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a poem and pilgrimage in the Holy Land

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'Tis Kedron, that profound ravine
Whence Saba soars. And all between
Zion and Saba one may stray,
Sunk from the sun, through Kedron's way.
By road more menacingly dead
Than that which wins the convent's base
No ghost to Tartarus is led.
Through scuttle small, that keepeth place
In floor of cellars which impend—
Cellars or cloisters—men ascend
By ladder which the monks let down
And quick withdraw; and thence yet on
Higher and higher, flight by flight,
They mount from Erebus to light,
And off look, world-wide, much in tone
Of Uriel, warder in the sun,
Who serious views this earthly scene
Since Satan passed his guard and entered in.


But not by Kedron these now come
Who ride from Siddim; no, they roam
The roof of mountains—win the tall
Towers of Saba, and huge wall
Builded along the steep, and there
A postern with a door, full spare
Yet strong, a clamped and bucklered mass
Bolted. In waste whose king is Fear,
Sole port of refuge, it is here.
Strange (and it might repel, alas)
Fair haven's won by such a pass.
In London Tower the Traitors' Gate
Through which the guilty waters flow,
Looks not more grim. Yet shalt thou know,
If once thou enter, good estate.
Beneath these walls what frays have been,
What clash and outcry, sabers crossed
Pilgrim and Perizzite between;
And some have here given up the ghost
Before the gate in last despair.
Nor, for the most part, lacking fair
Sign-manuel from a mitered lord,
Admission shall that arch afford
To any.
Weary now the train
At eve halt by the gate and knock.
No answer. Belex shouts amain:
As well invoke the Pico Rock.
“Bide,” breathes the Druze, and dropping rein,
He points. A wallet's lowered down
From under where a hood projects
High up the tower, a cowl of stone,
Wherefrom alert an eye inspects
All applicants, and unbeknown.
Djalea promptly from his vest
A missive draws, which duly placed


In budget, rises from the ground
And vanishes. So, without sound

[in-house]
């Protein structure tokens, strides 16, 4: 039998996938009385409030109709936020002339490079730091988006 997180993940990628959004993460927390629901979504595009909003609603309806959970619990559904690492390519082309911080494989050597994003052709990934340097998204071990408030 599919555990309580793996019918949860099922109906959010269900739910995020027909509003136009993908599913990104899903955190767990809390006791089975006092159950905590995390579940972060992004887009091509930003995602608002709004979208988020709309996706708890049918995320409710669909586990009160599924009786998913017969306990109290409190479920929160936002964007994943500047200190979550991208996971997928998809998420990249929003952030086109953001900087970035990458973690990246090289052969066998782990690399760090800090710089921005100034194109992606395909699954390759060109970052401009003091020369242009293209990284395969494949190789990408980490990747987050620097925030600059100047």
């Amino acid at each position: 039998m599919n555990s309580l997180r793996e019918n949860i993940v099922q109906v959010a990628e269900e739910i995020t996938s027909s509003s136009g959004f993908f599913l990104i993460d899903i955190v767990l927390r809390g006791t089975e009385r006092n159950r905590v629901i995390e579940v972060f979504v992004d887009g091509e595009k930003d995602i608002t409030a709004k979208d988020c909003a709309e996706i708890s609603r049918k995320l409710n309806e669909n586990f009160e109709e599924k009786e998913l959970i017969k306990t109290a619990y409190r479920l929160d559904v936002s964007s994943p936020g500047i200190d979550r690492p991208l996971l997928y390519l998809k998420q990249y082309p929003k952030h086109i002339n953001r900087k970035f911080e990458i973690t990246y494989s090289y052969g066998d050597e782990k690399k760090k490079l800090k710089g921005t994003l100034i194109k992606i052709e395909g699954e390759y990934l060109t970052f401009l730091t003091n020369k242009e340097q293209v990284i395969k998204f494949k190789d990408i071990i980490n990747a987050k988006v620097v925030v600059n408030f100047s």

Monks fish up to their donjon dark
The voucher from their Patriarch,
Even him who dwells in damask state
On Zion throned. Not long they wait:
The postern swings. Dismounting nigh,
The horses through the needle's eye,
That small and narrow gate, they lead.
But while low ducks each lofty steed,
Behold how through the crucial pass
Slips unabased the humble ass.
And so they all with clattering din
The stony fortress court-yard win.
There see them served, and bidden rest;
Horse, ass too, treated as a guest.
Friars tend as grooms. Yet others call
And lead them to the frater-hall
Cliff-hung. By monks the board is spread;
They break the monastery bread,
Moist'ning the same with Saba's wine,
Product of painful toil mid stones
In terraces, whose Bacchic zones
That desert gird. Olive and vine
To flinty places well incline,
Once crush the flint. Even so they fared,
So well for them the brethren cared.
Refection done, for grateful bed
Cool mats of dye sedate, were spread:
The lamps were looked to, freshly trimmed;
And last (at hint from mellow man
Who seemed to know how all things ran,
And who in place shall soon be hymned)
A young monk-servant, slender-limbed,
And of a comely countenance,
Set out one flask of stature tall,


Against men's needs medicinal,
Travelers, subject to mischance;
Devout then, and with aspect bright
Invoked Mar Saba's blessing—bade good night.
He goes. But now in change of tune,
Shall friar be followed by buffoon?
Saba supply a Pantaloon?
Wise largess of true license yield.
Howe'er the river, winding round,
May win an unexpected bound;
The aim and destiny, unsealed
In the first fount, hold unrepealed.